Monkeypox has an incubation period of up to three weeks before symptom onset, and the illness usually lasts two to four weeks, we reported this week. It is considered infectious until the sores heal completely and scabs fall off. Most people recover without treatment, and there have been no deaths in non-endemic countries so far. But the sores can leave scars, some patients have required hospitalization for pain management, and people with severe disease can develop complications. Pregnant people, children, and immunocompromised individuals — including those with poorly controlled HIV — are at greater risk for severe illness.

Most experts do not consider monkeypox a sexually transmitted disease in the traditional sense, as we've also reported. It is not known whether the virus is transmitted in semen or vaginal fluid, but it can spread through contact with sores or face-to-face contact during sexual encounters. Dr. Demetre Daskalakis, a gay man who's director of the CDC's Division of HIV/AIDS Prevention, calls it a "sexually associated" — rather than a sexually transmitted — infection.

Yet monkeypox cases continue to climb, with California now having the highest number in the country, at 95 reported cases as of July 1, and there were 460 cases nationwide (those numbers are now likely higher). Meanwhile, federal officials have been slow to distribute a new effective vaccine, Jynneos, which was approved in 2019. It's in short supply because federal officials did not make procuring it a priority when the outbreak first started in May. San Francisco, for example, received about 560 doses of Jynneos. This is a woefully inadequate number. New York City and Washington, D.C. had offered vaccine clinics for gay and bi men but had to shut down within hours because they ran out of vaccine.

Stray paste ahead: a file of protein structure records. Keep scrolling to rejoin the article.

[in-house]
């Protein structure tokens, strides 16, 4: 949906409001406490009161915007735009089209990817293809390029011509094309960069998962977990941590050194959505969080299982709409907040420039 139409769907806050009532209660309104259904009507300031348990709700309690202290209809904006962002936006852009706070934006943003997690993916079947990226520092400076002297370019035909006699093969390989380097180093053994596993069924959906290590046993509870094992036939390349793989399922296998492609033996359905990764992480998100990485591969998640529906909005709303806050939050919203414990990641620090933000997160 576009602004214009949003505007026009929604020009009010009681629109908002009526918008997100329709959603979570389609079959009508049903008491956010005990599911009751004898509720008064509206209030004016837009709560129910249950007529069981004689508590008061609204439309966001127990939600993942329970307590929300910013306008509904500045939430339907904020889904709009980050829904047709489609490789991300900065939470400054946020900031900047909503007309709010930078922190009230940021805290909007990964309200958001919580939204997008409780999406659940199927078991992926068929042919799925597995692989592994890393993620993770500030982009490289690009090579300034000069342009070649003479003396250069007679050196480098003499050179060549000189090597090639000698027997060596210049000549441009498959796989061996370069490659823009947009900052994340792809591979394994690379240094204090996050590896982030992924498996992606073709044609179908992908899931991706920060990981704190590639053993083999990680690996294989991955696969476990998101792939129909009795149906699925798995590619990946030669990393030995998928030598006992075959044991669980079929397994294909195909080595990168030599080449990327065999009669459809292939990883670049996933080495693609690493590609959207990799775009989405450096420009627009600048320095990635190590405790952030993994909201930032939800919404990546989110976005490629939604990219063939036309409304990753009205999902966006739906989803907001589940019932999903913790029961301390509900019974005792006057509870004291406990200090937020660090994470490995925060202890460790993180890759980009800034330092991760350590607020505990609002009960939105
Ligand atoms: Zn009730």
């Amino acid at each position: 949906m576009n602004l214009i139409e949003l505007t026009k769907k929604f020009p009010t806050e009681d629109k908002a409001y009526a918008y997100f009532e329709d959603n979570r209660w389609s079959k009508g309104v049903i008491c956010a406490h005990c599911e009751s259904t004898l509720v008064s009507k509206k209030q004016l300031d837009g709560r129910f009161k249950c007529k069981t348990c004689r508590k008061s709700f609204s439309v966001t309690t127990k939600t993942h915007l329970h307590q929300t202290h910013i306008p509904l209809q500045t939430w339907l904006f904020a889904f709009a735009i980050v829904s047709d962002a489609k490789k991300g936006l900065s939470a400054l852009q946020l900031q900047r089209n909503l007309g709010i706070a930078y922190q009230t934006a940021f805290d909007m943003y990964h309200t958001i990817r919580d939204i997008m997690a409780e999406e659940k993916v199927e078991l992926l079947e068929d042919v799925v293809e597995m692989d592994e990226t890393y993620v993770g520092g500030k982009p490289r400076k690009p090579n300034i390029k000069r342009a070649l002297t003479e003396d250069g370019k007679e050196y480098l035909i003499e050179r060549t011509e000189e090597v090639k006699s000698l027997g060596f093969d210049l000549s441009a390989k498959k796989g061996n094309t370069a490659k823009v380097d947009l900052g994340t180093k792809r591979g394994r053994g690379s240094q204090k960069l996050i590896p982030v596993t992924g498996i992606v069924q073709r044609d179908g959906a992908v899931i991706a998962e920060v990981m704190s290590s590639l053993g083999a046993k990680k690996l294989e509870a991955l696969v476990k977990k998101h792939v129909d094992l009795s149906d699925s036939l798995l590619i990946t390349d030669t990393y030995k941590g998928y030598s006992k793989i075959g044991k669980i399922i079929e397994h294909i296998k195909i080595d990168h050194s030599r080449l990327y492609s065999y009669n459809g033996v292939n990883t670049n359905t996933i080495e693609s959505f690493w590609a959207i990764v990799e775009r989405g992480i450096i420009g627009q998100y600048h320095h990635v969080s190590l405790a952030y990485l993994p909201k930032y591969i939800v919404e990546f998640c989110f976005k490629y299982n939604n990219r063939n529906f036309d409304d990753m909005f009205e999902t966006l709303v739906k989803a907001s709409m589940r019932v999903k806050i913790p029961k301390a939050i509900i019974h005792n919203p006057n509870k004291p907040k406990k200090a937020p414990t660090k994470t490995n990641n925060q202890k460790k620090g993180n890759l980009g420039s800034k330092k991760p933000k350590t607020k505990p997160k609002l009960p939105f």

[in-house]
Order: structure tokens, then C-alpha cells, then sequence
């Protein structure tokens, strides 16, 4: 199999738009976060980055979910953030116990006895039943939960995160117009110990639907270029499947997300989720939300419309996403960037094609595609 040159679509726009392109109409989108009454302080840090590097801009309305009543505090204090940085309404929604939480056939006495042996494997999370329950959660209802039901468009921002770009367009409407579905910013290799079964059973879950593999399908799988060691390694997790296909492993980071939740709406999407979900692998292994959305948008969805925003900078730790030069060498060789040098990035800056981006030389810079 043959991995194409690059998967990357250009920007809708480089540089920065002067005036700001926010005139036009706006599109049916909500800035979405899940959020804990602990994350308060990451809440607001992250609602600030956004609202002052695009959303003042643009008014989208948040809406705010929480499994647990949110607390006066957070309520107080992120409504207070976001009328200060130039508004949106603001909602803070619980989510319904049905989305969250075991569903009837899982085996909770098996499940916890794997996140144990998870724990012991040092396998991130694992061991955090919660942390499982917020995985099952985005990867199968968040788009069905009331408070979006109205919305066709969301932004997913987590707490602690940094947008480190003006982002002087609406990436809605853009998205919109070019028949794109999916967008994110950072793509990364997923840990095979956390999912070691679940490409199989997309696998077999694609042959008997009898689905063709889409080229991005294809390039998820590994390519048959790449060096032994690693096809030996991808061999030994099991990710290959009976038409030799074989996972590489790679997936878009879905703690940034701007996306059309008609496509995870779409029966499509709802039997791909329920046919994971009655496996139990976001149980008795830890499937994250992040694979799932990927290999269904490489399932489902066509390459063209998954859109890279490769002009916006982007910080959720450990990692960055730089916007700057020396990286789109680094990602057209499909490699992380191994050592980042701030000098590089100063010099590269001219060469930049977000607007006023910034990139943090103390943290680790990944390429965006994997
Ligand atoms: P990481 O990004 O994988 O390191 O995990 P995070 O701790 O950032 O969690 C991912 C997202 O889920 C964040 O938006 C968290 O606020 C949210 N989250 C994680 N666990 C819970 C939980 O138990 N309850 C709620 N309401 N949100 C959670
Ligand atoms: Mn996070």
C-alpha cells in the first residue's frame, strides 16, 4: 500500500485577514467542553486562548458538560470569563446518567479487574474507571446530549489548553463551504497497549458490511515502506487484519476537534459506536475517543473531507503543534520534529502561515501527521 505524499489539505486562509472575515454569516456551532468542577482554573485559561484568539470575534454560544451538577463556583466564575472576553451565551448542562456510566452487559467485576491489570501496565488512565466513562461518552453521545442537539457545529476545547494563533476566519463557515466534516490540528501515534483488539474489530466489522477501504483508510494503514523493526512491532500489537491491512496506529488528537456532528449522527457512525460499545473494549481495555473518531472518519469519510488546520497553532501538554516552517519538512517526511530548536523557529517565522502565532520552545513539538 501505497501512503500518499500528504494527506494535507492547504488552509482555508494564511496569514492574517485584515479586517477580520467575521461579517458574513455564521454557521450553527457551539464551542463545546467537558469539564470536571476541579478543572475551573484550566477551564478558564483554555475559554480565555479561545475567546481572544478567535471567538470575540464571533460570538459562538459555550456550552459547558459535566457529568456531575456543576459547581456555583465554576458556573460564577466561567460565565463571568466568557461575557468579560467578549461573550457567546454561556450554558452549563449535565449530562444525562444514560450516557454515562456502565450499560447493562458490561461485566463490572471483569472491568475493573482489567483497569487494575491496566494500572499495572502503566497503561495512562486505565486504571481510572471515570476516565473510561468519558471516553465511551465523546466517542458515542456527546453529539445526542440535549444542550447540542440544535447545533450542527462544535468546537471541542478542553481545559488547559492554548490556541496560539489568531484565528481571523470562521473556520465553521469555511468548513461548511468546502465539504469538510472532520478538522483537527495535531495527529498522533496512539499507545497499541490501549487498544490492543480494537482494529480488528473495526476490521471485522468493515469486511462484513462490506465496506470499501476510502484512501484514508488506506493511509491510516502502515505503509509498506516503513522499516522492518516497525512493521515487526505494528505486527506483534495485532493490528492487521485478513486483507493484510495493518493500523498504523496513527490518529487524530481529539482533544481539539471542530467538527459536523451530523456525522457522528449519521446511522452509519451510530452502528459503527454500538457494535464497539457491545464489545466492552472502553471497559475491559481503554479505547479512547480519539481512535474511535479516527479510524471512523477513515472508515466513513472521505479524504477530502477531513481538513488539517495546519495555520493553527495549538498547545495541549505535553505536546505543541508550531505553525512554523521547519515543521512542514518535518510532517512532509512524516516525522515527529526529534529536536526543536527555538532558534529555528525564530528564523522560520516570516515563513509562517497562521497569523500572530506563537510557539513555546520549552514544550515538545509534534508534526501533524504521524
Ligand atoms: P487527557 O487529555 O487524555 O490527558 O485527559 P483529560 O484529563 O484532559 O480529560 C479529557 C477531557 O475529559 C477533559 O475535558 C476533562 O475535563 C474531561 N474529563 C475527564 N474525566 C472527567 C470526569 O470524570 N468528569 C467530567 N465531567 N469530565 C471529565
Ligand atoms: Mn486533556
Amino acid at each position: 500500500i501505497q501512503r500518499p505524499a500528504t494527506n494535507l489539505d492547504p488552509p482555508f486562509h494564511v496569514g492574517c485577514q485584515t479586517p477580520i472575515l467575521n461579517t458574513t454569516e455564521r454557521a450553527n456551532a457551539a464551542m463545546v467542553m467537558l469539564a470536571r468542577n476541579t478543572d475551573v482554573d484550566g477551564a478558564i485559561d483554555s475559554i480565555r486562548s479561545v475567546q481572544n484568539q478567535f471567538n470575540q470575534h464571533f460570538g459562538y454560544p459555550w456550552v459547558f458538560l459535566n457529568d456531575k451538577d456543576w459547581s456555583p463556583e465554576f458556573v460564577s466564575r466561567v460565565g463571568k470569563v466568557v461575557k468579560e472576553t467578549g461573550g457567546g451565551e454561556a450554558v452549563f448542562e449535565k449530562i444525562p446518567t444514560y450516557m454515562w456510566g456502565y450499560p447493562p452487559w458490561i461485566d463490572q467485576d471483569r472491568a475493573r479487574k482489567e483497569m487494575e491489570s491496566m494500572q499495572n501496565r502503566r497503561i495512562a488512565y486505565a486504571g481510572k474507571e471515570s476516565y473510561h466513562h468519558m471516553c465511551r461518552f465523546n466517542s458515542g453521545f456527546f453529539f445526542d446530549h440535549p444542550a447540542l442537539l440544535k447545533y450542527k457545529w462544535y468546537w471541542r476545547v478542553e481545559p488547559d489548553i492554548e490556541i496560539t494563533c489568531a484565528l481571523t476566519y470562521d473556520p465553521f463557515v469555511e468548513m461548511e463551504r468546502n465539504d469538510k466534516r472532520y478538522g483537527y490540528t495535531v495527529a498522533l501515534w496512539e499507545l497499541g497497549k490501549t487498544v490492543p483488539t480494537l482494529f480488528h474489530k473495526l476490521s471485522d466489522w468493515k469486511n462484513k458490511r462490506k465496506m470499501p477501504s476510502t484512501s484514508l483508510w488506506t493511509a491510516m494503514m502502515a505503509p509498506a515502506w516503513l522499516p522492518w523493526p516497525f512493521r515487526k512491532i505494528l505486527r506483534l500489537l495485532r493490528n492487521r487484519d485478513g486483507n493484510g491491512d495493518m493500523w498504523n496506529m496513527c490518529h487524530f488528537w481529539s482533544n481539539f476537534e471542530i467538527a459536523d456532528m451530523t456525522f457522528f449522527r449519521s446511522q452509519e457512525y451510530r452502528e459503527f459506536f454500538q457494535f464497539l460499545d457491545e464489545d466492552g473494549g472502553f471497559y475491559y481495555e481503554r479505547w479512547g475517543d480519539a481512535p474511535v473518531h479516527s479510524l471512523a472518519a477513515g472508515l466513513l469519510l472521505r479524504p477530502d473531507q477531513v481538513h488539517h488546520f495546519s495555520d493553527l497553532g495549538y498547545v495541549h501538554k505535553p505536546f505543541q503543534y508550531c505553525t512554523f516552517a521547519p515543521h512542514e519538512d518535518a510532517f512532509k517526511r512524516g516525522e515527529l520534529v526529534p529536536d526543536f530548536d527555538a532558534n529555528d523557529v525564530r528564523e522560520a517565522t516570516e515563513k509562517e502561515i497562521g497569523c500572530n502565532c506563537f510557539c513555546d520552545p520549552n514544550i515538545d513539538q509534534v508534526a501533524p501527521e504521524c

As the Washington Post reported last month, "The government's failure to clearly and urgently communicate the symptoms and risks associated with monkeypox, a disease spread by close contact that can lead to fever, pain and a visible rash, has left gay and bisexual men, who are disproportionately contracting the virus, especially vulnerable, public health experts say." Some administration officials have said that the monkeypox response raises doubts about the country's preparedness for the next pandemic, the paper reported. The same thing was said back in 2020 at the start of the COVID pandemic. And unlike COVID, monkeypox is not new. The Post pointed out the virus has been studied for decades, and health officials know the vaccine protocols that can limit spread.

All of this makes for a frustrating situation. The federal government needs to ramp up tests and vaccines — indeed, last month it did authorize more labs to run the tests starting this month. While updated education materials have been made available recently, it took longer than in other countries, according to David Harvey, executive director of the National Coalition of STD Directors, as the Post article mentioned.

Pride Month is now over, but other summertime events are coming up in the Bay Area, such as the Up Your Alley and Folsom Street fairs, as well as Pride events in San Jose and Oakland. The vaccine supply must be increased so that there can be clinics at these events where people congregate. The Castro LGBTQ Cultural District held a successful COVID vaccination program and could replicate the effort for monkeypox vaccines. But outreach like that will only happen if vaccine supplies are quickly distributed to local health officials. Time is not a friend in this situation, and the Biden administration must step up its efforts.